Whether Mill's view gives rise to a paradox similar to the liar's paradox? Whether this is what a correspondent to The English Churchman implied by stating, "If all principles be uncertain, upon what grounds can this principle be made the exception? Is this the one great infallible maxim, the one self-evident axiom?" Whether the criticism in The Churchman misses its mark? Whether instead of proposing an infallible maxim about infallible maxims, Mill was distinguishing between subjective certainty and absolute certainty and maintaining that one cannot ascertain the latter on the basis of the former?

Whether the claim of infallibility is rendered even more dubious by disputes over what the law of markets asserts and who should be recognized as its author? And whether some credit John Stuart Mill's father, James, as the author?

Whether one cannot refute the hydra-headed maxim unless one refutes all its myriad themes and variations, which, of course, regenerate from their bloody stumps as one proceeds from version to version? Whether there is any alternative to wrestling with Say's Mill's Tucker's Child's polycephalous serpent?

Whether Mill wrote also, "He who knows only his own side of the case, knows little of that"? Whether the other side in this case is the one labeled "vulgar error" by Tucker and Child: "We have more hands than we can employ; we have people enough, and more than we can employ"?  Whether the word "can" in those passages refers to anything substantive? Whether we can employ all, provided those in power implement policies that they would never agree to? What kind of a possibility would that be?

Whether the "vulgar error" may be restated as "a certain proportion of work to be done" or "a certain quantity of labour to be performed"? Whether in his Natural and Political Observations upon the Bills of Mortality, John Graunt (1662) assumed a "certain proportion of work" in arguing against employing beggars in the woolen industry?:
That if there be but a certain proportion of work to be done; and that the same be already done by the not-Beggars; then to employ the Beggars about it, will but transfer the want from one hand to another...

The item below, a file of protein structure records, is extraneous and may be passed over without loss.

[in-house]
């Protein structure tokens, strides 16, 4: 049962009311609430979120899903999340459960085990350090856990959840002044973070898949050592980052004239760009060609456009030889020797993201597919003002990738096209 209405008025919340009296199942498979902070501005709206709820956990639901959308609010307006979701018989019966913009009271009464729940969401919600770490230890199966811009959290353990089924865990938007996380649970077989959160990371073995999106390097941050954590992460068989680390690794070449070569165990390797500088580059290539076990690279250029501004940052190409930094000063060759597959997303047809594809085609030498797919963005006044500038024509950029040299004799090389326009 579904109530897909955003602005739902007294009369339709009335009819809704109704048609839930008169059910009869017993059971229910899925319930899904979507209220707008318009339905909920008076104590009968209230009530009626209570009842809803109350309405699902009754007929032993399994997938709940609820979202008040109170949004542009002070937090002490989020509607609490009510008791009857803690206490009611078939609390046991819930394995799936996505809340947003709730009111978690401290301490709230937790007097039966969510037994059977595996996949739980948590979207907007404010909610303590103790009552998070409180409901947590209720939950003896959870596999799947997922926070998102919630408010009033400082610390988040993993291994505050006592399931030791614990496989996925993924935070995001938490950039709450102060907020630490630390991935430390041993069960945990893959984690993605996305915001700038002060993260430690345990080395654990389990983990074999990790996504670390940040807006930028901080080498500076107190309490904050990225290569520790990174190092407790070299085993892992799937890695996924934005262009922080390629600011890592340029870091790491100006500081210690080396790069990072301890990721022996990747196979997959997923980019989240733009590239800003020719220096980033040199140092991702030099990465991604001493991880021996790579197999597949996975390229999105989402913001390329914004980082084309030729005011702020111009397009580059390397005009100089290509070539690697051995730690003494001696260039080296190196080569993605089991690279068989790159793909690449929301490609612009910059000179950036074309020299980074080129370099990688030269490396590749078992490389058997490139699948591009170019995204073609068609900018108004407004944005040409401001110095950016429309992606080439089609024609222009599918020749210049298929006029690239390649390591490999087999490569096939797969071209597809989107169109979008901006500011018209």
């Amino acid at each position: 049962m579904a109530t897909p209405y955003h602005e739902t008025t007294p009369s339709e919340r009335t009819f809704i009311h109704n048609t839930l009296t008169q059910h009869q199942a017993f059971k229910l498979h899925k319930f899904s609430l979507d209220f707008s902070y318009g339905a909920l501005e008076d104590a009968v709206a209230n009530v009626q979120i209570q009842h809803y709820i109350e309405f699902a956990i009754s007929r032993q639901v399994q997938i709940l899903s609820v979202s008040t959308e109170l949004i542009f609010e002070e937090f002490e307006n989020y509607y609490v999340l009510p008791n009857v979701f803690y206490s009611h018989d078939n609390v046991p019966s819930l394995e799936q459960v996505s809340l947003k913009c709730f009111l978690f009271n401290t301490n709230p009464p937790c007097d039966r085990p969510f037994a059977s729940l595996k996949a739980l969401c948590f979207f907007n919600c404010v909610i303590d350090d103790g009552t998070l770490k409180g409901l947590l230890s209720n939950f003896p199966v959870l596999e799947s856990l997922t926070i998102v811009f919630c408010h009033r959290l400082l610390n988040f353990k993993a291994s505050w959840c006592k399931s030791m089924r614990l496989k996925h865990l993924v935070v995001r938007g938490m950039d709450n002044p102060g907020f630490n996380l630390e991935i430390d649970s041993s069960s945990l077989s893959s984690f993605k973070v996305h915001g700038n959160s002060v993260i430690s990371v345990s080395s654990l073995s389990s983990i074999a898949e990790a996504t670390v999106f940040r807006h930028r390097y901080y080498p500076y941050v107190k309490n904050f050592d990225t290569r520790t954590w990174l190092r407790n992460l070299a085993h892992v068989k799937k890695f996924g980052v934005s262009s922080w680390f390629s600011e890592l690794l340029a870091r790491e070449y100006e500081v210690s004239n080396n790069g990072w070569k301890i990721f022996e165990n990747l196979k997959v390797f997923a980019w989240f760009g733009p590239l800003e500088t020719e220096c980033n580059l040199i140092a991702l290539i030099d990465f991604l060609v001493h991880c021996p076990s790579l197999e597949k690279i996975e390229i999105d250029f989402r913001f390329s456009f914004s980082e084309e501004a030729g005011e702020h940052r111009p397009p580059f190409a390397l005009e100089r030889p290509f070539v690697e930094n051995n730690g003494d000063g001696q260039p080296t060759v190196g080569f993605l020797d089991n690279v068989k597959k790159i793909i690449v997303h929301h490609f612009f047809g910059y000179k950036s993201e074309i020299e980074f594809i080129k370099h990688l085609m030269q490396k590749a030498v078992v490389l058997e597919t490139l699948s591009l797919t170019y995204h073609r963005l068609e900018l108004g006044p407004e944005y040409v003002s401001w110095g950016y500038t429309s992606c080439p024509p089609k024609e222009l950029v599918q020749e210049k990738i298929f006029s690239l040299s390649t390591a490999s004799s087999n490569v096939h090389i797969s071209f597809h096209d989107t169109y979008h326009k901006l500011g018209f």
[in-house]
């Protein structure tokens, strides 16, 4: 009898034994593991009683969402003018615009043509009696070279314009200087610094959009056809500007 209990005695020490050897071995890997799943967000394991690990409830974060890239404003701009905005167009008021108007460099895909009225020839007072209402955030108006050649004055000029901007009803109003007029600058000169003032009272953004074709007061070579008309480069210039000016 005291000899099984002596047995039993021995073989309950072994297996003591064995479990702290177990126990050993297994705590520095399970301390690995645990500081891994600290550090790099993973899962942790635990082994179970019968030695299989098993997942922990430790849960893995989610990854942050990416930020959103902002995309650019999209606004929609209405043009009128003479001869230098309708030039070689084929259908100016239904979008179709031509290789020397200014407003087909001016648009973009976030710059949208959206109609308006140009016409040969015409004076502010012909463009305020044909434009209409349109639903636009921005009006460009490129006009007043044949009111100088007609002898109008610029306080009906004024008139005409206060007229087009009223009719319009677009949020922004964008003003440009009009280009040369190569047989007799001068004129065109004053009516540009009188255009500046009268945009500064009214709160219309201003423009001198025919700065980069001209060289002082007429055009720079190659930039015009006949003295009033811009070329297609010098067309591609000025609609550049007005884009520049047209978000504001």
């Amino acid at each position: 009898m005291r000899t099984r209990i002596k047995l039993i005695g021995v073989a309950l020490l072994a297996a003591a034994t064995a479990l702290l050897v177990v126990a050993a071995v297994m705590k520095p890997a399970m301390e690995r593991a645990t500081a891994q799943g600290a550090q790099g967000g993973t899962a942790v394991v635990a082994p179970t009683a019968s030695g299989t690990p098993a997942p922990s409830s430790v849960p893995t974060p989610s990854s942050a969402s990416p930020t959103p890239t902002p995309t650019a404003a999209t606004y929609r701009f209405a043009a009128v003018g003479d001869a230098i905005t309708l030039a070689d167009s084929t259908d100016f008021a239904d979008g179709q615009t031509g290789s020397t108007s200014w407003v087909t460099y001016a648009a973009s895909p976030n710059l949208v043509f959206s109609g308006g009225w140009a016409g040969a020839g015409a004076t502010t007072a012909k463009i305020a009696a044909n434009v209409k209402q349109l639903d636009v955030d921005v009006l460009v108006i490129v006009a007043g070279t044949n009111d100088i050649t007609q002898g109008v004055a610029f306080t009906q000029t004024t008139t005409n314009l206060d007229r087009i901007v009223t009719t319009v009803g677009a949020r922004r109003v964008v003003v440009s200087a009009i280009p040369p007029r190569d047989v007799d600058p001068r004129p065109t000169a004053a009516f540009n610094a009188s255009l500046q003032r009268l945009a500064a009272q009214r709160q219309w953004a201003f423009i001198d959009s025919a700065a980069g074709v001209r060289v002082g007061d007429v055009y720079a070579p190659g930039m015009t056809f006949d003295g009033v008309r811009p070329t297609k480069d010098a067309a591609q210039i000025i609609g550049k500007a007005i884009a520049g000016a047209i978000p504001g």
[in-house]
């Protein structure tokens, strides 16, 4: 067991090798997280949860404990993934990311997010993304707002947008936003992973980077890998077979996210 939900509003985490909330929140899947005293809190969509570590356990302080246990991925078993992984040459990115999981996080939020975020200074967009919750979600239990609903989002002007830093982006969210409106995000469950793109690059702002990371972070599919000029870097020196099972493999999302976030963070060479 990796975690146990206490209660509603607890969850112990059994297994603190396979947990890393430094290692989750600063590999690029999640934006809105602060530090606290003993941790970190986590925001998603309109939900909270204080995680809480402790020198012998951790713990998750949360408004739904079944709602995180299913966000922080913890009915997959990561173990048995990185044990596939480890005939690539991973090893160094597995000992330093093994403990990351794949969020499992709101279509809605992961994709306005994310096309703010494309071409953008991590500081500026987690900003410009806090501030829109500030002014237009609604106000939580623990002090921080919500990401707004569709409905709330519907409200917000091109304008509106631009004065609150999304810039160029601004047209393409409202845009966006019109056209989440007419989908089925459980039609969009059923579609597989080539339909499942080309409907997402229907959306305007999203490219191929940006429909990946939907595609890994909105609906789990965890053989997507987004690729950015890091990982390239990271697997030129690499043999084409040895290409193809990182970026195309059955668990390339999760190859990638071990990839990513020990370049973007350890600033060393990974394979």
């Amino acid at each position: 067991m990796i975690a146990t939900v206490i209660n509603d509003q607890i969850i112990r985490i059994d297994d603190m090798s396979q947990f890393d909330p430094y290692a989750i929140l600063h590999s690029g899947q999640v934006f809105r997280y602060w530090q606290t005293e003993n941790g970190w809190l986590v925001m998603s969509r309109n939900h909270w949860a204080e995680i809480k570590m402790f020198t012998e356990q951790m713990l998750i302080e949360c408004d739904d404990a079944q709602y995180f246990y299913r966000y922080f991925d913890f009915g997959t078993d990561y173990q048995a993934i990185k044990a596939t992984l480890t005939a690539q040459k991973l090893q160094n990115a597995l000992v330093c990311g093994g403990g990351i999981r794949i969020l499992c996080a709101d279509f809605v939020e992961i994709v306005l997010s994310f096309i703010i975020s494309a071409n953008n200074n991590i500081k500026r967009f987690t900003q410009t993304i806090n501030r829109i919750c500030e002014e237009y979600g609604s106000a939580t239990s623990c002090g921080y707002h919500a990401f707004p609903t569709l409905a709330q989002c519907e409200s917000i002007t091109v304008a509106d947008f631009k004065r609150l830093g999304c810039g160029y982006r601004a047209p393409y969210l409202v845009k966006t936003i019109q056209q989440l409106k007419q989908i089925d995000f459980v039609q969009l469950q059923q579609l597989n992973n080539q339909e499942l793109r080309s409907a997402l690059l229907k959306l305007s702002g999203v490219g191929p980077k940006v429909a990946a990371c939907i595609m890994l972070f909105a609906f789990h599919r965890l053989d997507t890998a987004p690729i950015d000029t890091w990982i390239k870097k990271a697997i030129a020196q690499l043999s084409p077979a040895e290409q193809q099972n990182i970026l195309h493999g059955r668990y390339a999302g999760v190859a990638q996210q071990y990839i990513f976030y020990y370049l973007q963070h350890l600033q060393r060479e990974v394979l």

Whether Dorning Rasbotham (1780) disputed the "certain quantity of labour" in his defense of the use of machinery in the manufacturing of cotton?:
There is, say they, a certain quantity of labour to be performed. This used to be performed by hands, without machines, or with very little help from them. But if now machines perform a larger share than before, suppose one fourth part, so many hands as are necessary to work that fourth part, will be thrown out of work, or suffer in their wages. The principle itself is false. There is not a precise limited quantity of labour, beyond which there is no demand. Trade is not hemmed in by great walls, beyond which it cannot go.
Whether the latter argument glides between a given and a hypothetical possibility? Whether either Graunt's pessimistic assumption or Rasbotham's sanguine projection is infallible? Whether Rasbotham's refrain, became "almost proverbial" in the course of the 19th century industrialization of Great Britain?

Whether Josiah Child's warning about the frequent conflict between private profit and public gain is chronically ignored? And whether his speculations about the domestic employment generating prospects of colonial plantations was discretely expunged of its unsavory association with chattel slavery?

No comments: